X=(O-Z)/sinΘ                                         (8)

W2 =W1 -2X=W1 -2(O-Z)/sinΘ            (9)

As shown in the figure, the new width W2 is less than the initial width W1 by an amount 2X. For Θ=54.7, the groove width thickness decrease (2X) is equal to 2.44(O-Z). If the thickness Z is 44.3% of the oxide thickness O, then the groove width thickness decrease is about 136% of the oxide thickness.

Although the groove width decreasing process shown in FIG. 7 is similar to that of FIG. 3, processes analogous to those of both FIGS. 2 and 4 could also be used to decrease the groove width. The advantages and disadvantages of each approach for decreasing the groove width are the same as for the analogous groove width increasing processes shown in FIGS. 2 through 4. Further, the groove width decreasing processes could also be used for grooves with U-shaped or rectangular cross-sections.

All of the processes described above involve the changing of the width of a groove before the capping of the groove to form a channel. FIGS. 8A-8C show a series of cross-sectional views that illustrate a process for changing the cross-sectional area, and thus the flow rate, of a channel after a V-shaped groove formed in a substrate has been capped. A groove 805 is formed in a substrate 810 conventionally by masking and etching. The masking layer (not shown) is then etched away. A plate 806 of any suitable thickness is bonded to the substrate 810. The plate 806 and substrate 810 may both be, for instance, silicon, and may be bonded by, for instance, so-called fusion or direct wafer bonding, a technique for bonding two silicon wafers together at high temperatures, as is well known in the art.

Typically, access holes (not shown) are provided through the substrate 810 or plate 806 to allow the flow through the channel to be measured. The fluid flow is measured and compared to the desired rate. Oxide is grown on the interior surface 801 of the channel, i.e., on the underside 801a of the plate 806 and on the groove side walls 801b. The oxide may be grown in, for example, a high temperature oxidizing ambient. If the channel is initially purged of inert gas by, for example, vacuum pumping and backfilling with oxygen, the consumption of oxygen during the oxidation process will draw in more oxygen through the access holes to the channel, resulting in substantially the same oxide thickness 0 on the interior surface 801 of the channel as on the exterior of the substrate 810 or the plate 806, thus enabling good control of the oxide growth on the surface 801. (The oxide grown on the exterior surfaces is not shown in FIGS. 8A-8C.)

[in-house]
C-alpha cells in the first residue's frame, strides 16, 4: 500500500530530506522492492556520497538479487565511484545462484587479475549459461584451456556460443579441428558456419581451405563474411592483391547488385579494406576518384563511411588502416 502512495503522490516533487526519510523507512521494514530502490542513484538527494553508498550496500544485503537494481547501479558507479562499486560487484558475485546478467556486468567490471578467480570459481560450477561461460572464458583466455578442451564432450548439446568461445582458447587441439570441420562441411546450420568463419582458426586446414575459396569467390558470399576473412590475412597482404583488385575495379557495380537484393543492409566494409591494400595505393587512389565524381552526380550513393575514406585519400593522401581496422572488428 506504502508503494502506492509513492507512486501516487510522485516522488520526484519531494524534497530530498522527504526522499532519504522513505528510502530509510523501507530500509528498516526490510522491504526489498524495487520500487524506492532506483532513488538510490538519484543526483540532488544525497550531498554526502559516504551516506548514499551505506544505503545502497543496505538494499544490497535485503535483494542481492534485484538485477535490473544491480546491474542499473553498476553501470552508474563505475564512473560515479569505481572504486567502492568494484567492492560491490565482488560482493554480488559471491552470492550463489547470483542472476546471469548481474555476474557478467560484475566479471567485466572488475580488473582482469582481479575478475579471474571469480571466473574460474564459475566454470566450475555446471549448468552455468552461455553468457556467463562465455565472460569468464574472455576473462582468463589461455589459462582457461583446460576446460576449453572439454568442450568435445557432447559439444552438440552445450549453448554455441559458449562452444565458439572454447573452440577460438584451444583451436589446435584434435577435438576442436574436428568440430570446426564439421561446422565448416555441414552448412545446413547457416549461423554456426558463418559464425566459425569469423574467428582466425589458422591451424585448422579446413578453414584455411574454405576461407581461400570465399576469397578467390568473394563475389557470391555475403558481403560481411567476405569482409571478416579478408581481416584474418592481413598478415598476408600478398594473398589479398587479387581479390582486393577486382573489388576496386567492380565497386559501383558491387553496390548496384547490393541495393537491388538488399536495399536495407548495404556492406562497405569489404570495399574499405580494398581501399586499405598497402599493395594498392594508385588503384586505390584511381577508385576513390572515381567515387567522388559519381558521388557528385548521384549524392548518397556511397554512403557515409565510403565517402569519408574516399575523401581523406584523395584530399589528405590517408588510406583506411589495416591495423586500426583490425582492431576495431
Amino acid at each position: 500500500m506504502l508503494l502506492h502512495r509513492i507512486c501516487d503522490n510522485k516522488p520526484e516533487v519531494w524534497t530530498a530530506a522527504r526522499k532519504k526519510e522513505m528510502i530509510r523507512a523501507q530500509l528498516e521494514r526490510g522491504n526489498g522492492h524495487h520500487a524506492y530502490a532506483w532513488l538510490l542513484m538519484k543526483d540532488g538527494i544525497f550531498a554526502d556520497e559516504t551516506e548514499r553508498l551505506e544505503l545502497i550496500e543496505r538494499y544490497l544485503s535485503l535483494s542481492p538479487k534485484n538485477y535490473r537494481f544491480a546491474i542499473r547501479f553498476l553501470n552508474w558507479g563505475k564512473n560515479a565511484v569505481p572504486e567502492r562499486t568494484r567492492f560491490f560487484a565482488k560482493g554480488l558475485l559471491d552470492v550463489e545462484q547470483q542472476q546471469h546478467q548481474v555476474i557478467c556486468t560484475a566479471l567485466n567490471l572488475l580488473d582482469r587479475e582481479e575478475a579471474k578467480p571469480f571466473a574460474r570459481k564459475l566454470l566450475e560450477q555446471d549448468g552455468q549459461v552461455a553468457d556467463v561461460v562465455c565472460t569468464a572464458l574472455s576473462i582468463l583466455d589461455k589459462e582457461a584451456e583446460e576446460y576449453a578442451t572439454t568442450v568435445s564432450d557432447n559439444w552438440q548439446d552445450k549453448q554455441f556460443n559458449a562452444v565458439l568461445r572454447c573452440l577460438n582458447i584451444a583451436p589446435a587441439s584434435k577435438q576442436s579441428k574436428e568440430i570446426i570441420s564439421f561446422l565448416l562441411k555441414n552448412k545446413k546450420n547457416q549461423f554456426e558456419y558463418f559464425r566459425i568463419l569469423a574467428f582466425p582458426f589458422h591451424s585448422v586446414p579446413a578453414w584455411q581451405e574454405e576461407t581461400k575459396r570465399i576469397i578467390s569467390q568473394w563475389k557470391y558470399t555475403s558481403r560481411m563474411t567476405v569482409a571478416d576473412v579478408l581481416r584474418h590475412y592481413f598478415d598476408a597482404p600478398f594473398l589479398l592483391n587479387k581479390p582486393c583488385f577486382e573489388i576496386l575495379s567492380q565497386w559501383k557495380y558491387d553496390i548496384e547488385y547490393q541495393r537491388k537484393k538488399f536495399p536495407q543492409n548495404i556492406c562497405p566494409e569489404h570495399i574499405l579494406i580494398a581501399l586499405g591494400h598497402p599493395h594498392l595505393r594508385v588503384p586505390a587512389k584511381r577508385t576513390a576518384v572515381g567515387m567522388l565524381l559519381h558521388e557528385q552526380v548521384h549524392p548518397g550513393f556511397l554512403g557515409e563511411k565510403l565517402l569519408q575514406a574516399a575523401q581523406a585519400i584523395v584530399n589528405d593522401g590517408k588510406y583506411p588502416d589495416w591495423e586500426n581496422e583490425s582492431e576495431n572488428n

The growth of the oxide results in a new interior surface 802 such that the cross-sectional area of the channel is reduced. The growth of the oxide consumes a thickness Z of silicon equal to about 44% of the oxide thickness O. Depending on whether it is desired to increase or decrease the flow rate through the channel, the oxide is removed or left. The oxide may be removed by flowing an oxide etchant, such as a hydrofluoric acid mixture, through the channel. If the oxide is removed, a new interior surface 803 is formed such that the cross-sectional area of the channel is increased. After growth and, if desired, removal of oxide, the flow through the channel is re-measured. Further oxidation growth and/or removal is performed until the desired channel flow rate is achieved.

The above descriptions are with respect to the formation of one groove. However, it is to be understood that the processes described above are equally applicable to the formation of a plurality of grooves in a substrate material and, in fact, it is anticipated that this will be the usual case. Formation of a plurality of grooves may be done either by forming grooves simultaneously or by forming sets of grooves sequentially. The former approach may be desirable where the application requires a number of different sizes for various grooves. The latter approach may be desirable where the application requires that each groove be of the same width.

Each of the processes described above may be repeated as many times as desirable in order to achieve a desired groove width. After the initial groove etch, successive sets of groove width measurement (directly or indirectly) followed by either a groove width increase or decrease would be performed.

Various embodiments of the invention have been described above. The descriptions are intended to be illustrative, not limitative. Thus, it will be apparent to one skilled in the art that certain modifications may be made to the invention as described without departing from the scope of the claims set out below.

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Classifications
U.S. Classification216/84, 257/E21.214, 438/701, 257/622, 216/99, 216/41, 216/2
International ClassificationF15C5/00, H01L21/302
Cooperative ClassificationH01L21/302, F15C5/00
European ClassificationF15C5/00, H01L21/302